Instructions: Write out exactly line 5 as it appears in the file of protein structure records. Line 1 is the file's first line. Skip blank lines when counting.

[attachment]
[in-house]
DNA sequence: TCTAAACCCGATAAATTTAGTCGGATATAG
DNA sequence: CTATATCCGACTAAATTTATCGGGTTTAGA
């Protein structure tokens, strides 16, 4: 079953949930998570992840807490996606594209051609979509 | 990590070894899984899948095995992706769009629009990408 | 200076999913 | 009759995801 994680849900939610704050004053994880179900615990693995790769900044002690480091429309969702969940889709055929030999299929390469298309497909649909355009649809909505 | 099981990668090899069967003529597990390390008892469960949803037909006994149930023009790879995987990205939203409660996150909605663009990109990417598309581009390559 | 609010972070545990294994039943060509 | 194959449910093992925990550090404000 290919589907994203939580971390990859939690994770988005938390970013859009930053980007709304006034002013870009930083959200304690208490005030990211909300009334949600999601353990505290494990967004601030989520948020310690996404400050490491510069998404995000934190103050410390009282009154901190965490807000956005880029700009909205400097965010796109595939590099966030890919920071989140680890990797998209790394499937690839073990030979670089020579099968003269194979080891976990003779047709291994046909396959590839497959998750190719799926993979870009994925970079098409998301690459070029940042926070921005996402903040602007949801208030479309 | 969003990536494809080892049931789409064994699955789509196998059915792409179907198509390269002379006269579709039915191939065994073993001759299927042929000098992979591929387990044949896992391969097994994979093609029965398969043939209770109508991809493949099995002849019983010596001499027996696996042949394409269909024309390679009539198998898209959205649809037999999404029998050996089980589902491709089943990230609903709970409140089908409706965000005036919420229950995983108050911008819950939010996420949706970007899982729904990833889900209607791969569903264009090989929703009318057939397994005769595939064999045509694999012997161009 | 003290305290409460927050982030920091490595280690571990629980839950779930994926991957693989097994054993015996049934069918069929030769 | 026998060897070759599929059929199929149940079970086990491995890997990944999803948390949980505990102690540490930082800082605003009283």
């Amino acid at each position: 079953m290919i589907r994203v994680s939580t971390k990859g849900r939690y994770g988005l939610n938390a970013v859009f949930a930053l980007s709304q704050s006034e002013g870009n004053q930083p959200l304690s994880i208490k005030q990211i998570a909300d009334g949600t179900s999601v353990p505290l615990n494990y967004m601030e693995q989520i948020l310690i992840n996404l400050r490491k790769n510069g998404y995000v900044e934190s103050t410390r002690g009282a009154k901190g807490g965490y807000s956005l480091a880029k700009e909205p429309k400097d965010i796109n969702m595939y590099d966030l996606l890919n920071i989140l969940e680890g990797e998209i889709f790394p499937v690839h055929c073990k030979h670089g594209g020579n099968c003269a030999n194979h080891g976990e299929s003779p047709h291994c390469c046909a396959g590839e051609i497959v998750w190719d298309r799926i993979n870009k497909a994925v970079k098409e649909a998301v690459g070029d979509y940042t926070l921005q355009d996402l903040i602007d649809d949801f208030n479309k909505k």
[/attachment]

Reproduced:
């Amino acid at each position: 079953m290919i589907r994203v994680s939580t971390k990859g849900r939690y994770g988005l939610n938390a970013v859009f949930a930053l980007s709304q704050s006034e002013g870009n004053q930083p959200l304690s994880i208490k005030q990211i998570a909300d009334g949600t179900s999601v353990p505290l615990n494990y967004m601030e693995q989520i948020l310690i992840n996404l400050r490491k790769n510069g998404y995000v900044e934190s103050t410390r002690g009282a009154k901190g807490g965490y807000s956005l480091a880029k700009e909205p429309k400097d965010i796109n969702m595939y590099d966030l996606l890919n920071i989140l969940e680890g990797e998209i889709f790394p499937v690839h055929c073990k030979h670089g594209g020579n099968c003269a030999n194979h080891g976990e299929s003779p047709h291994c390469c046909a396959g590839e051609i497959v998750w190719d298309r799926i993979n870009k497909a994925v970079k098409e649909a998301v690459g070029d979509y940042t926070l921005q355009d996402l903040i602007d649809d949801f208030n479309k909505k």